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it always said that the higher the frequency, the less charge will accumulate because when in higher frequency, there is less time for capacitor to accumulate electrons. and in lower frequency, there will be more time for capacitor to accumulate electrons.

but in higher frequency, although the time for accumulating is less but the current is larger so how to conclude that in higher frequency, the total charge accumulated in capacitor is small ?

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    \$\begingroup\$ Please provide a reference for "it always said" claim. It does sound wrong as stated in your question. \$\endgroup\$ – Dmitry Grigoryev Aug 4 '17 at 9:31
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    \$\begingroup\$ @DmitryGrigoryev learnabout-electronics.org/ac_theory/reactance62.php The lower the frequency of the applied voltage, the more time the capacitor has to reach the fully charged, zero current state before the voltage reverses its polarity and begins to discharge the capacitor again. The capacitor therefore spends more time fully charged and passing much less current, the average value of current flow is therefore less at low frequencies. When a higher frequency is applied, the capacitor changes from charging to discharging sooner in its charge curve \$\endgroup\$ – John Lu Aug 4 '17 at 9:43
  • \$\begingroup\$ This writeup has a lot of inaccuracies. I stopped reading after the line where it says the capacitor never reaches zero current on AC. \$\endgroup\$ – Dmitry Grigoryev Aug 4 '17 at 10:09
  • \$\begingroup\$ Why do you say the current is larger? \$\endgroup\$ – user253751 Aug 4 '17 at 10:35
  • \$\begingroup\$ In every circuit you have real resistance which will limit the maximum current to some value independent of the frequency. At higher frequencies this fixed maximum current has less time to charge the capacitor, so the cap cannot accumulate as much charge before starting to discharge again. \$\endgroup\$ – JimmyB Aug 4 '17 at 12:02
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No, Capacitor will store more charge at higher frequencies since, its Capacitive Reactance is low for higher frequencies than the lower one. So the capacitor gets charged faster and outputs more current in the circuit when it discharges.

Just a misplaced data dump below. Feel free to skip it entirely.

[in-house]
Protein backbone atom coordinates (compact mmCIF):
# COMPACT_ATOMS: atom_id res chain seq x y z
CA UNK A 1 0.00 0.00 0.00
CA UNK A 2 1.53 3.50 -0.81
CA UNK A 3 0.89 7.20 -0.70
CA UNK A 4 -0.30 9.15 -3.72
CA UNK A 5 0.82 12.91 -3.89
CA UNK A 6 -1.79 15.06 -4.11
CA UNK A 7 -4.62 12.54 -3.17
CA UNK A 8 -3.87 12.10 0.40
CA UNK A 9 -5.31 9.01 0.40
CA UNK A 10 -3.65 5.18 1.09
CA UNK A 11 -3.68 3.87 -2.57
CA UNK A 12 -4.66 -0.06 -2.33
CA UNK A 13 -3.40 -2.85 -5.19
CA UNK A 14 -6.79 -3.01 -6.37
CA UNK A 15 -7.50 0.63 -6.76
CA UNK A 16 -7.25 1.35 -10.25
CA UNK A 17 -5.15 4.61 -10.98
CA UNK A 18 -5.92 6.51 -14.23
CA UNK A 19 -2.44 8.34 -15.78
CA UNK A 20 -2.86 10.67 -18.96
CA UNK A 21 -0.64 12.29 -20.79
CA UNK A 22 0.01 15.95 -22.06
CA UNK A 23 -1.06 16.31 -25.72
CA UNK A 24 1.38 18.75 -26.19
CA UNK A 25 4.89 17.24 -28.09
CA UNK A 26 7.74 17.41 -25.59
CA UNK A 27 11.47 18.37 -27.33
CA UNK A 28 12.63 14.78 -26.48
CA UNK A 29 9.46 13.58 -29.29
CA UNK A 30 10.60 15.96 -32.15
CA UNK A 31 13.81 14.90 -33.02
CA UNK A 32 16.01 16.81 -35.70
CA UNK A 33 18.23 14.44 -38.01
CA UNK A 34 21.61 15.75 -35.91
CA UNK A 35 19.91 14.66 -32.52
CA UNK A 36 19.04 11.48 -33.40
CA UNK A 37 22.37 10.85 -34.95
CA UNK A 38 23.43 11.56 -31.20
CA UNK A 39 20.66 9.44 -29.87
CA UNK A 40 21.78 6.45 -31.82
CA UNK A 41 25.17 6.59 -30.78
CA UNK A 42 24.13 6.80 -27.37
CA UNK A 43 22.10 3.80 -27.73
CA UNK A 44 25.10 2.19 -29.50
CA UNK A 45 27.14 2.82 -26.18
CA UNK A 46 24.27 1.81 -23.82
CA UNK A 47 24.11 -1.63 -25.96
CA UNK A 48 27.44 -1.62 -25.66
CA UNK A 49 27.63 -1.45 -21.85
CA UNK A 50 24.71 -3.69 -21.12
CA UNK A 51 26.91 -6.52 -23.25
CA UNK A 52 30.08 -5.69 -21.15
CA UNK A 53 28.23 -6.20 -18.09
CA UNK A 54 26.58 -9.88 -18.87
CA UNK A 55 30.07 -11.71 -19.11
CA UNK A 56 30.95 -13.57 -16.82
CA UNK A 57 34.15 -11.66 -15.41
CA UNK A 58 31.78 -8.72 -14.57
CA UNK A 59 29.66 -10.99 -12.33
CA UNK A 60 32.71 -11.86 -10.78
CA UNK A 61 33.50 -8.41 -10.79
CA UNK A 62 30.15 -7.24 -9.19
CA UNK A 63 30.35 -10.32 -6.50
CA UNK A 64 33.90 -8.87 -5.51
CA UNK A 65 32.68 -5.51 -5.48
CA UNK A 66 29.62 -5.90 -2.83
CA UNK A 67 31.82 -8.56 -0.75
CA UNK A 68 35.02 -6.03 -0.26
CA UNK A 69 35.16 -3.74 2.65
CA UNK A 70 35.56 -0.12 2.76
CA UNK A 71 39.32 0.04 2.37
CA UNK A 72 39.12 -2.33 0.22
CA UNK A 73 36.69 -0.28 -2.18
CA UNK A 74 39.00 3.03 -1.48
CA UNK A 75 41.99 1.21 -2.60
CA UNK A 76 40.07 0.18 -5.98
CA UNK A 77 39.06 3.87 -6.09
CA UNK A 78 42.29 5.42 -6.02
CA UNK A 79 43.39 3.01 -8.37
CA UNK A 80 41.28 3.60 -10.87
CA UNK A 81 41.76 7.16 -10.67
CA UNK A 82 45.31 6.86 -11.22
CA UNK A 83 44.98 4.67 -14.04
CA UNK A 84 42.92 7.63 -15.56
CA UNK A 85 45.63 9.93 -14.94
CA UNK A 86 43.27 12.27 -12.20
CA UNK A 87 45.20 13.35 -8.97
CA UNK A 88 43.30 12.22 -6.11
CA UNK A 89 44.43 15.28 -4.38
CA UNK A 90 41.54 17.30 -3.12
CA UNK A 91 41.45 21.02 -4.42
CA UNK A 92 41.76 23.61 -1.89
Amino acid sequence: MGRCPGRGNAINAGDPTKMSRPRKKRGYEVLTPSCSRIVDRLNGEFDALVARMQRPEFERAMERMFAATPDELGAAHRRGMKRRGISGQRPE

At lower frequencies, capacitive Reactance is high so that current entering into the capacitor is low. This is why capacitor takes more time to charge and outputs less current when it discharges.

To say simply, frequency is inversely proportional to reactance and directly proportional to current.

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  • \$\begingroup\$ I'm not sure what you're trying to say, but as it is written now is sounds like you claim that more electrons reach the cap if the time is shorter. \$\endgroup\$ – JimmyB Aug 4 '17 at 12:05
  • \$\begingroup\$ From your comment, I can understand that capacitive reactance is nothing to do with current. IS it? or I did understand in a wrong way? \$\endgroup\$ – Dhans Aug 4 '17 at 12:50
  • \$\begingroup\$ the electrons accumulated depend on the time of charging and also the charging current , so if the current is constant, shorter charging time leads to less electrons charged. but if charging current is increased by higher frequency, shorter charging time can also lead to be more electrons accumulated, so why in higher frequency, the voltage across on capacitor(electrons charge ) is lower while there is larger charging current? \$\endgroup\$ – John Lu Aug 4 '17 at 13:07
  • \$\begingroup\$ May be due to power factor. P = V x I. Is this correct? \$\endgroup\$ – Dhans Aug 4 '17 at 14:03
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    \$\begingroup\$ So, at higher frequencies you get more charge/discharge cycles per time unit, hence more electrons flowing back and forth per time unit (i.e. higher absolute current). However, to fully charge the capacitor takes infinite time, so the less time you have the less charges are transferred to or from the cap. I can charge the cap to 99.999% in 1s, but maybe only to 50% in 10ms, (depending on the series resistance, or impedance of the voltage source). Yet, 100x 50% charge is much more than 1x 99.999% charge, so the amount of charge transferred per time unit is larger at higher frequencies. \$\endgroup\$ – JimmyB Aug 4 '17 at 15:12

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